Flaming Lips singer Wayne Coyne is a bit of an enigma wrapped inside a giant hamster ball. As one of the most recognizable faces in the alternative music universe, one might expect Coyne to identify himself as a frontman or bandleader. Nope.

“I’m mostly a visual artist, I think,”  he told Hyperallergic back in 2013 while promoting Womb, his Oklahoma City arts center. “I think I’m a visual artist who is lucky enough to be in a crazy, almost absurdist art rock band that is endlessly in need of something visual.”  In the case of the Flaming Lips' 2002 album Yoshimi Battles the Pink Robots, that "something visual" was the album's cover painting.

Myriad musicians also work in visual media. For example, Kurt Cobain allegedly only agreed to the release the compilation Incesticide on the condition that he got to design the cover art. Even classic rockers like John Mellencamp andPaul Stanley of Kiss have hosted solo shows of their artwork.

But what's different about Coyne is that his visual style blends seamlessly with his band because the two are symbiotic in his world. "When I see things, I think, 'Man, how is that going to sound? That sounds cool.' Then when I hear things, I always think, 'What's that going to look like? That's going to look cool,'" Coyne told the Baltimore Sun. "One is always feeding the other. This is probably telling some subconscious truth about the way I am. I want to go in some place that has its own world, its own sound and its own interpretation."

Recently, he created such a place for an art installation entitled King's Mouth – a giant head that the viewer crawls inside then lies down on a plush tongue and listens to a Flaming Lips piece while staring at the images inside the king's head. The piece is part of the American Visionary Art Museum's "The Big Hope Show" through September 4, 2016.

And while we can't actually crawl inside Coyne's cover painting for Yoshimi, we almost feel like we can. It's a sparse but complete world in which little Yoshimi stands her ground against a massive robot that she's backed against the wall of an even larger building. Our heroine stands in shadow, too, suggesting that the battle is going down in an alley. Splatters of robot pink on the wall imply that this isn't the first time Yoshimi has seen action in this alley.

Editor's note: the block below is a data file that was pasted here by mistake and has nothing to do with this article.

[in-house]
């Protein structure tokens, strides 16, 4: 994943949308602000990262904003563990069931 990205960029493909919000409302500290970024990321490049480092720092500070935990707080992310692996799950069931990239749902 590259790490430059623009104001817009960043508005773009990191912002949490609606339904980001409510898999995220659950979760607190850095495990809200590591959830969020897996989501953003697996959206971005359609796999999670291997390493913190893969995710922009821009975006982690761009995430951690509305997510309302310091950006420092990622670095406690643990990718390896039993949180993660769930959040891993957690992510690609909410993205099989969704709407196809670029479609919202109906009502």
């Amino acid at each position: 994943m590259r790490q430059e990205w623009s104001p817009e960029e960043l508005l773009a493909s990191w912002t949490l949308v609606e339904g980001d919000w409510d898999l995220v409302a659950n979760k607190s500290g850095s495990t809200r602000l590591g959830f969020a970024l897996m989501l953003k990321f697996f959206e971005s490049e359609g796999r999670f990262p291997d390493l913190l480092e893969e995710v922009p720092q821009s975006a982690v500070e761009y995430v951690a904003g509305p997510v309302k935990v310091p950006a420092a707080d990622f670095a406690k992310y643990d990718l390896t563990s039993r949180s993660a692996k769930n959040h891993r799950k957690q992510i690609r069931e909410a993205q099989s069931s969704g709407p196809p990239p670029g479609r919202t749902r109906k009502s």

The details are what really draw us in: like the adversaries sharing similar headgear and a "High Noon" posture or the fact that Yoshimi casts the shadow of a bird rather than a girl. And why does the robot have four legs attached to each of his two legs? Perhaps the most curious detail is the number 25 painted on the alley wall behind the robot. Is it an arbitrary building number? Her 25th battle? Some suggest that it's an allusion to LSD-25 – another name for LSD. Given the Lips' hallucinogenic reputation, it's not an outrageous assertion but it remains an unsubstantiated one.

Art director George Salisbury finishes the presentation with a title strip that suggests an obi strip – the paper band wrapped around books, albums and movies imported from Japan. Salisbury has been the Lips' visual collaborator for 25 years and, in 2009, he launched his own company called Delo Creative that's been behind videos for Miley Cyrus and Amanda Palmer among others.

As for little Yoshimi, she took on a life of her own outside of the Flaming Lips, too. Back in 2012, the musical Yoshimi Battles the Pink Robots premiered at L.A.'s La Jolla Playhouse to very positive reviews. Plans to bring the production to Broadway in 2014 didn't materialize, so until they do we'll have to make due with playing the record while staring at Coyne's evocative cover painting.

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